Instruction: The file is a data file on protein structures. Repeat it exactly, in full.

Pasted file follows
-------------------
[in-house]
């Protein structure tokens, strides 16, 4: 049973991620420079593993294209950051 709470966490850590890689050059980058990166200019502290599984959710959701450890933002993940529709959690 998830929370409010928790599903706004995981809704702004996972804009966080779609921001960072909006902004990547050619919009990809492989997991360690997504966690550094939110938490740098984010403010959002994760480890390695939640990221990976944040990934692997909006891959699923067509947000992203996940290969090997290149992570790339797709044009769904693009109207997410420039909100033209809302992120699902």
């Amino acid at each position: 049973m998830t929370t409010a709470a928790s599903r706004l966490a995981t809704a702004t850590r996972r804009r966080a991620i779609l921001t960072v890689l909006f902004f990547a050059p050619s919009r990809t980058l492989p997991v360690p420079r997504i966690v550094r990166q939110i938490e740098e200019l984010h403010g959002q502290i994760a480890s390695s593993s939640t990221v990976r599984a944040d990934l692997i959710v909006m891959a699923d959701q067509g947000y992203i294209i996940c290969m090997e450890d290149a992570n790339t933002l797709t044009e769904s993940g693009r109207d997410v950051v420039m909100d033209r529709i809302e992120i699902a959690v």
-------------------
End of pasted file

[in-house]
């Protein structure tokens, strides 16, 4: 049973991620420079593993294209950051 709470966490850590890689050059980058990166200019502290599984959710959701450890933002993940529709959690 998830929370409010928790599903706004995981809704702004996972804009966080779609921001960072909006902004990547050619919009990809492989997991360690997504966690550094939110938490740098984010403010959002994760480890390695939640990221990976944040990934692997909006891959699923067509947000992203996940290969090997290149992570790339797709044009769904693009109207997410420039909100033209809302992120699902």
């Amino acid at each position: 049973m998830t929370t409010a709470a928790s599903r706004l966490a995981t809704a702004t850590r996972r804009r966080a991620i779609l921001t960072v890689l909006f902004f990547a050059p050619s919009r990809t980058l492989p997991v360690p420079r997504i966690v550094r990166q939110i938490e740098e200019l984010h403010g959002q502290i994760a480890s390695s593993s939640t990221v990976r599984a944040d990934l692997i959710v909006m891959a699923d959701q067509g947000y992203i294209i996940c290969m090997e450890d290149a992570n790339t933002l797709t044009e769904s993940g693009r109207d997410v950051v420039m909100d033209r529709i809302e992120i699902a959690v």